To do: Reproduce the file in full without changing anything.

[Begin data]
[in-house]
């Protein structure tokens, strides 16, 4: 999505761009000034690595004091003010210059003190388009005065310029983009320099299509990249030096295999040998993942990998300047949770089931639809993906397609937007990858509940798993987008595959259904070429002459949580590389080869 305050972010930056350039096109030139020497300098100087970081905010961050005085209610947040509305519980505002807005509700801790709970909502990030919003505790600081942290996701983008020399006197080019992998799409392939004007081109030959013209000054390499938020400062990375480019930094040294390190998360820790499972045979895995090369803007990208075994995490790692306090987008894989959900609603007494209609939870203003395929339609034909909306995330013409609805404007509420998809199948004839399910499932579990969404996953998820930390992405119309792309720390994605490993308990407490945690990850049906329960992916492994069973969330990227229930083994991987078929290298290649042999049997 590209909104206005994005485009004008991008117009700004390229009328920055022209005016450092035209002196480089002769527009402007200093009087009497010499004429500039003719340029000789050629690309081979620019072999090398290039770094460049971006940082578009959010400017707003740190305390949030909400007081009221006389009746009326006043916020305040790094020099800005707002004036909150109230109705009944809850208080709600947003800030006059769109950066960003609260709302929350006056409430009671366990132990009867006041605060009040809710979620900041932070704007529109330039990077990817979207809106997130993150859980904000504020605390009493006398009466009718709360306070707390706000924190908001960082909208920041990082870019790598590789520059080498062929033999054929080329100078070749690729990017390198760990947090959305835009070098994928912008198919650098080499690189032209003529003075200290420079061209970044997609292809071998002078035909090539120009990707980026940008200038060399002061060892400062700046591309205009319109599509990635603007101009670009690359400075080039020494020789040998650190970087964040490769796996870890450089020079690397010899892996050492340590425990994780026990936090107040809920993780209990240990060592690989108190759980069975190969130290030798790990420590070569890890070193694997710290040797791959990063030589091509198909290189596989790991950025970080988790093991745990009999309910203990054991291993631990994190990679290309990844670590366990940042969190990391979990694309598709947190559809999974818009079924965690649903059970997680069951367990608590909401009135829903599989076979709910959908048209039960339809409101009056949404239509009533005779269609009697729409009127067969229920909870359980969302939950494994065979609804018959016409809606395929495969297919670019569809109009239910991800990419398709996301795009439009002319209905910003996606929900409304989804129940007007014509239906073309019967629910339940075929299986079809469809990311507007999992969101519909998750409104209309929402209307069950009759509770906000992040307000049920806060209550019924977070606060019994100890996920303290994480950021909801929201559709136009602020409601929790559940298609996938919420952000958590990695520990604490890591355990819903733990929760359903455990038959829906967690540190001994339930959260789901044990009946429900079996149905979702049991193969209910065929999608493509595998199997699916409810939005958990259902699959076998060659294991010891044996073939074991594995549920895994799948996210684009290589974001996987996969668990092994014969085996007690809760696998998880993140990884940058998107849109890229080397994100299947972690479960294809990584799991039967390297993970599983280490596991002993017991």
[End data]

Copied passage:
[in-house]
């Protein structure tokens, strides 16, 4: 999505761009000034690595004091003010210059003190388009005065310029983009320099299509990249030096295999040998993942990998300047949770089931639809993906397609937007990858509940798993987008595959259904070429002459949580590389080869 305050972010930056350039096109030139020497300098100087970081905010961050005085209610947040509305519980505002807005509700801790709970909502990030919003505790600081942290996701983008020399006197080019992998799409392939004007081109030959013209000054390499938020400062990375480019930094040294390190998360820790499972045979895995090369803007990208075994995490790692306090987008894989959900609603007494209609939870203003395929339609034909909306995330013409609805404007509420998809199948004839399910499932579990969404996953998820930390992405119309792309720390994605490993308990407490945690990850049906329960992916492994069973969330990227229930083994991987078929290298290649042999049997 590209909104206005994005485009004008991008117009700004390229009328920055022209005016450092035209002196480089002769527009402007200093009087009497010499004429500039003719340029000789050629690309081979620019072999090398290039770094460049971006940082578009959010400017707003740190305390949030909400007081009221006389009746009326006043916020305040790094020099800005707002004036909150109230109705009944809850208080709600947003800030006059769109950066960003609260709302929350006056409430009671366990132990009867006041605060009040809710979620900041932070704007529109330039990077990817979207809106997130993150859980904000504020605390009493006398009466009718709360306070707390706000924190908001960082909208920041990082870019790598590789520059080498062929033999054929080329100078070749690729990017390198760990947090959305835009070098994928912008198919650098080499690189032209003529003075200290420079061209970044997609292809071998002078035909090539120009990707980026940008200038060399002061060892400062700046591309205009319109599509990635603007101009670009690359400075080039020494020789040998650190970087964040490769796996870890450089020079690397010899892996050492340590425990994780026990936090107040809920993780209990240990060592690989108190759980069975190969130290030798790990420590070569890890070193694997710290040797791959990063030589091509198909290189596989790991950025970080988790093991745990009999309910203990054991291993631990994190990679290309990844670590366990940042969190990391979990694309598709947190559809999974818009079924965690649903059970997680069951367990608590909401009135829903599989076979709910959908048209039960339809409101009056949404239509009533005779269609009697729409009127067969229920909870359980969302939950494994065979609804018959016409809606395929495969297919670019569809109009239910991800990419398709996301795009439009002319209905910003996606929900409304989804129940007007014509239906073309019967629910339940075929299986079809469809990311507007999992969101519909998750409104209309929402209307069950009759509770906000992040307000049920806060209550019924977070606060019994100890996920303290994480950021909801929201559709136009602020409601929790559940298609996938919420952000958590990695520990604490890591355990819903733990929760359903455990038959829906967690540190001994339930959260789901044990009946429900079996149905979702049991193969209910065929999608493509595998199997699916409810939005958990259902699959076998060659294991010891044996073939074991594995549920895994799948996210684009290589974001996987996969668990092994014969085996007690809760696998998880993140990884940058998107849109890229080397994100299947972690479960294809990584799991039967390297993970599983280490596991002993017991």